Both Democrats and Republicans are guilty of mischaracterizing the effects of the sequester scheduled to take effect today. Democrats suggest that the across-the-board cuts will result in doomsday while Republicans shrug them off, implying that nobody will notice them.
As often is the case, reality lies somewhere in the middle.
The Senate failed to pass two alternatives to the sequester, one from each party, Thursday afternoon. The Republican plan, which would have granted President Obama more authority to choose which programs the automatic cuts affected, was rejected on a 62-38 vote. All but two Democrats opposed it, while nine Republicans voted against it, fearing it would give Obama too much power.
The Democratic bill consisted of a package of cuts and tax revenues designed to replace the across-the-board cuts. It failed on a 51-49 vote, which fell short of the 60-vote threshhold necessary to prevent a filibuster.
Following the votes, senators were scheduled to leave town for the weekend, allowing the sequester to take effect.
Overall, the sequester calls for $1.2 trillion in across-the-board cuts to federal spending over 10 years. But $85 billion of those cuts would come during this fiscal year, which ends Sept. 30.
Some have downplayed the effect of the cuts, noting that $85 billion represents only 2.3 percent of the $3.7 trillion federal budget. Surely, cutting 2.3 percent from any government office would not pose serious hardship.
But, as the Washington Post reports, that 2.3 percent will be applied to only a small portion of the budget over the next seven months. Entitlements such as Medicare, Medicaid, Social Security and food stamps would not be cut even though those programs are most responsible for spending growth. Pay for military service members, another big-ticket item, also is off the table.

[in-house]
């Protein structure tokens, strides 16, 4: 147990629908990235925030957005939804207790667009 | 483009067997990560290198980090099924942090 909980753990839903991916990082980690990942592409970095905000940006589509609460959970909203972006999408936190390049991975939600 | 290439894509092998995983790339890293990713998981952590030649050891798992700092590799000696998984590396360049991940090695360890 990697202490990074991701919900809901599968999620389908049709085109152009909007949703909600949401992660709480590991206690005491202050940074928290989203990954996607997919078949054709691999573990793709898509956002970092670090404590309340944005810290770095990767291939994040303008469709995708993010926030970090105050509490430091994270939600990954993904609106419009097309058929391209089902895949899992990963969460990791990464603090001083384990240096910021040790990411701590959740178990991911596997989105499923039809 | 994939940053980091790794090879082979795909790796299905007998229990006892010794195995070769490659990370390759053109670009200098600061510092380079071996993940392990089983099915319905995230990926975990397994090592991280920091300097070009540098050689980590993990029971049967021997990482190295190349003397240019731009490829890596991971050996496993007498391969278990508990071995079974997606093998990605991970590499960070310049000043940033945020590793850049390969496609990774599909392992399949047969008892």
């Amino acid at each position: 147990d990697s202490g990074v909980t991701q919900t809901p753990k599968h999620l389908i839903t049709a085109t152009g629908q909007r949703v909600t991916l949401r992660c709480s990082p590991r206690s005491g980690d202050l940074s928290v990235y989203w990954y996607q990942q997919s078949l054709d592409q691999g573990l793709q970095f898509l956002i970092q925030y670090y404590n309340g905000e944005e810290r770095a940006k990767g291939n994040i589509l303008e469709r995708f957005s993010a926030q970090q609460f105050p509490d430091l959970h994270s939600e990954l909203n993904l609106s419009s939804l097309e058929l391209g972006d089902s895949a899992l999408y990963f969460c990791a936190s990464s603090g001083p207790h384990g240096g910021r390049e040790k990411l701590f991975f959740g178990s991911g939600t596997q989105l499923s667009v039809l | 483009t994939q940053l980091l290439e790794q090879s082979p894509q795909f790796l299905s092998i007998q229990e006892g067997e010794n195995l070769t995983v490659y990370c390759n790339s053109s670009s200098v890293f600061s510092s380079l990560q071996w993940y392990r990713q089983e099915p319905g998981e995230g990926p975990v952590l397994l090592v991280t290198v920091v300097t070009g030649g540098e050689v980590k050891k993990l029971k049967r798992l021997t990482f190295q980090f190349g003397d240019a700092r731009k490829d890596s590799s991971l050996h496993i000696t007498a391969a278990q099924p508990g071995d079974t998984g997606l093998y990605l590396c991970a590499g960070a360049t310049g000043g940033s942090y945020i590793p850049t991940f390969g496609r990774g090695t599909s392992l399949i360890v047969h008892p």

The cuts would affect only discretionary spending controlled by Congress, including pay for civilian employees in the military. That spending represents only about a third of the entire budget.
That means, according to the Post, that the $85 billion will come out of about $1.2 trillion, not the entire $3.7 trillion budget. And that is a reduction of about 8 percent, across the board, which is considerably larger than a 2.3 percent cut.
But even at 8 percent, it might not be disastrous. Unfortunately, what’s most harmful is that neither Congress nor the president will have much discretion over where the cuts occur. As the sequester requires, every government agency will be cut equally.
Even though this will occur over the relatively short period of seven months, it might seem like slow motion to most Americans. Government won’t shut down overnight.
Nonetheless, disruptions are likely. Lines at airports could be longer; food safety inspections could slow; layoffs and furloughs will have an affect on various services.
The overarching point is that, while the sequester might not result in catastrophe right away, it is not a rational way to cut the deficit or encourage confidence in the nation’s ability to manage its economy. Sadly, both Democrats and Republicans know that but could not find a way to avoid the sequester even with nearly a year to do so.
The president and congressional leaders planned to meet this morning to seek a last-minute deal to end or postpone the sequester. But neither side was optimistic that any such deal could be made.
So, while both sides seek to win political advantage, the nation loses.